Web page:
“If you wanted to dismiss something, you would say ‘this is horiatiki,’ to mean, this is not good,” says Kremezi. “So for a salad to succeed with that name, it must have been a great salad!” Greek The Salad - Dan Nosowitz on authenticity, history, Greek salad, and the very idea of"American Food" (plus two recipes)
posted by The Whelk on Aug 19, 2015 - 93 comments

Who eats what

In a bid to woo increasing numbers of tourists from India, South African Tourism had to create awareness of the different flavours of vegetarianism. Starting with how to distinguish between run of the mill vegetarians, from vegans and Jains, they ultimately found themselves launching a cookbook. Now you too can eat bunny chow and bobotie!
posted by infini on Jul 19, 2015 - 69 comments

Mystery meat, bologna soup and maggots

What it’s like to actually eat the food in Oakland County Jail.
posted by ellieBOA on Jul 16, 2015 - 37 comments

New York Times? Get a rope!

The New York Times suggests putting peas in your guacamole. Following up on a suggestion it made two years ago, the Times is offering a guacamole recipe from ABC Cocina in Union Square: a collaboration between the restaurant's chef-owner, Jean-Georges Vongerichten, and his chef de cuisine, Ian Coogan, that contains green peas. The suggestion has been met with dismay from guacamole-lovers around the country, including the President himself. But it's not a political issue: in Texas, for instance, Republicans and Democrats alike agree that the New York Times shouldn't mess with guacamole.
posted by immlass on Jul 1, 2015 - 151 comments

Get out your muddlers, shakers, strainers, and ice makers....

Love strawberries? Try these six tasty strawberry cocktails from Chicago bartenders. Looking for something a little less fruity with a little more history? How about five essential Southern cocktails?

Neither option appeal to you? Maybe you missed this previous summer cocktail post?
posted by Juliet Banana on Jun 16, 2015 - 17 comments

A Sour Cream And Bacon Delivery System

Get the quick and easy fully-loaded wedge salad you need, nay, deserve.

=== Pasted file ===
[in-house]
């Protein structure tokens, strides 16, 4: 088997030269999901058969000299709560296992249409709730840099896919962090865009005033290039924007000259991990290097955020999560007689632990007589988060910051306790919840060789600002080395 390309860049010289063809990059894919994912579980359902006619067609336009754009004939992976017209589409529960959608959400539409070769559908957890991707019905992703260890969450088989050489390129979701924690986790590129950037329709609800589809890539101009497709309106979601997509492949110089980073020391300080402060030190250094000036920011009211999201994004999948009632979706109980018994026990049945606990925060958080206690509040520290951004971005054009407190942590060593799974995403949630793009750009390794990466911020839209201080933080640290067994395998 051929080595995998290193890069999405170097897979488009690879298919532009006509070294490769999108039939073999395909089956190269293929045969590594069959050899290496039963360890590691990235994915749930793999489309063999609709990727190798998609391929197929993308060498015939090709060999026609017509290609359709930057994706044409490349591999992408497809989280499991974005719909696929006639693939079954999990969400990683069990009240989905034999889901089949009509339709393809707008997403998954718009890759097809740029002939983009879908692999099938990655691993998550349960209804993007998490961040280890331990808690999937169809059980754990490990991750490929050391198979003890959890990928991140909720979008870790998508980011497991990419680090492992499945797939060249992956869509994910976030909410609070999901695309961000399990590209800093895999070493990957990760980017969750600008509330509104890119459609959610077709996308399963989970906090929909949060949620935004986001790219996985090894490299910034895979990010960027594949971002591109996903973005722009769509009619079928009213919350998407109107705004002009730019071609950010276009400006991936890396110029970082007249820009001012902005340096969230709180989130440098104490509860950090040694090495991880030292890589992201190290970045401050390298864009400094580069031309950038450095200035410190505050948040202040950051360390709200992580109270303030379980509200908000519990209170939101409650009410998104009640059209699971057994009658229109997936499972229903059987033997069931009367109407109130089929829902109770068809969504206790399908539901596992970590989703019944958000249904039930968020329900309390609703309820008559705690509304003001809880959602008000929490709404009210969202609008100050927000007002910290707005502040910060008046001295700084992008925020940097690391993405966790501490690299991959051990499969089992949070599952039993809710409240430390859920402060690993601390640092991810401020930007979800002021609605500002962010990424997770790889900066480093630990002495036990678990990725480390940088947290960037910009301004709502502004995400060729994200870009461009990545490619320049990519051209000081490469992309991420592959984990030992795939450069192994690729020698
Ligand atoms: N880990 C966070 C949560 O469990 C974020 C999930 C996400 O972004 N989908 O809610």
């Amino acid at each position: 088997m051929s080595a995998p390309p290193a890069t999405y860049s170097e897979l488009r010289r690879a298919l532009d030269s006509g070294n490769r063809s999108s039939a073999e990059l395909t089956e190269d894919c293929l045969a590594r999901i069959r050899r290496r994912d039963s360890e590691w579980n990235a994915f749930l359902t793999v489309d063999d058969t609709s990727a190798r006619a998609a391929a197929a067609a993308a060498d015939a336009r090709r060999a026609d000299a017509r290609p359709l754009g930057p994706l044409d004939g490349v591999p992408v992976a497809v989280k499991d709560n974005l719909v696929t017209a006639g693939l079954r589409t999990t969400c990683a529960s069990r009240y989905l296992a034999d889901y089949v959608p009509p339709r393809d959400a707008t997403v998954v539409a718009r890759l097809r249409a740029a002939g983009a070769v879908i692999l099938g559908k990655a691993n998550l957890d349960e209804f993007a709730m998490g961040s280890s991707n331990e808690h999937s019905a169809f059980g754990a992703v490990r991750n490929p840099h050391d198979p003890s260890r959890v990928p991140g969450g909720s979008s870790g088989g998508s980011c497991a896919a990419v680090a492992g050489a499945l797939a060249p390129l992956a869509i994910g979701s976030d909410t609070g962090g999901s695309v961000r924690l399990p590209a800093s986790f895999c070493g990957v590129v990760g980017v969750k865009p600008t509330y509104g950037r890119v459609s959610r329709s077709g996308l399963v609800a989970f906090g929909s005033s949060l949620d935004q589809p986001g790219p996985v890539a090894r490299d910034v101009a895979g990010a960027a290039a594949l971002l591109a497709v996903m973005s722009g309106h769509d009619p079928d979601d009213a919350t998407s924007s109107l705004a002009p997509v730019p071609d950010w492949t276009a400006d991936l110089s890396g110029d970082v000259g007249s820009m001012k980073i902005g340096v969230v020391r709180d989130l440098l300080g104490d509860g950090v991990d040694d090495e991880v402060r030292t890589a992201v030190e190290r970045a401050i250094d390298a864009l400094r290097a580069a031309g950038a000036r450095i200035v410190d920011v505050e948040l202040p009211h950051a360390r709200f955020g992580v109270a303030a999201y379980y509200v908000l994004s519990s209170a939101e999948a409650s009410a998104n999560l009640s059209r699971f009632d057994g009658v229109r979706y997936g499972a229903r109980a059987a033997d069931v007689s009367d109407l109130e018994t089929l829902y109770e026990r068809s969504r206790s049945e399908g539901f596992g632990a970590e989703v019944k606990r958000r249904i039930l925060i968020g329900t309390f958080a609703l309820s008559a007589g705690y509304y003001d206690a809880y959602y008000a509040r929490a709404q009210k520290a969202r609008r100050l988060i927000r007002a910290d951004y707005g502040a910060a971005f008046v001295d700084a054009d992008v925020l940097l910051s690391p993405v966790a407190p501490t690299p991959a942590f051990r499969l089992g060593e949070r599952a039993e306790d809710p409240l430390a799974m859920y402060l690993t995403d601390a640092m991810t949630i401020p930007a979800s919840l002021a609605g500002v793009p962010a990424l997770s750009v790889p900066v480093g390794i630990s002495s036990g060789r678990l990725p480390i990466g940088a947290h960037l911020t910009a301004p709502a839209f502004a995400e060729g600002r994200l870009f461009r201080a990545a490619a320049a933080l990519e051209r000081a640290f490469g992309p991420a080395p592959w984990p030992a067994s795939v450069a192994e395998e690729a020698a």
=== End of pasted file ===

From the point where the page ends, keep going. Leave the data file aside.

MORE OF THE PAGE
posted by The Whelk on Jun 7, 2015 - 72 comments

A Goode Soop

Cooking In The Archives: recreating recipes from the Early Modern Peroid (1600s-1800s) in a modern kitchen. Not old enough? Then try some authentically medieval recipes.
posted by The Whelk on May 27, 2015 - 41 comments

Breakfast at Noon is still Breakfast

We talked to registered dietitians, personal trainers, health editors, book authors, nutritionists, and healthy food writers and asked them -- what do you eat for breakfast? (buzzfeed)
posted by The Whelk on May 11, 2015 - 164 comments

All the Noms

FoodGawker is basically a food-based search engine, complete with pretty pictures of really good lookin' foods and the links to their recipes. [more inside]
posted by ourt on Apr 17, 2015 - 8 comments

"...hollow out a heel of french bread and stick a whole onion into it"

Irish-American Dining. A history of and guide to food that is expressly Irish-American, by Mefi's own Max Sparber. Irish Egg Rolls! Early onion-based pub food! The hidden history of the Shamrock Shake! [via mefi projects]
posted by The Whelk on Mar 17, 2015 - 57 comments

Go obscure, out-of-print, feminist, progressive, female authors!!! Woot!

Drinking My Way Through the Literary 1930's : "The backbone of this blog is the amazing and unfortunately out-of-print book, So Red the Nose. To this 1935, somewhat tongue-in-cheek recipe book, thirty bestselling contemporary authors submitted original cocktails, based around their own original works ... My mission, then, is to recreate 29 of these cocktails ... and combine them with their namesakes, ... discovering which books are classics tragically forgotten and which are better left to collect dust in library basements." [via mefi projects] [more inside]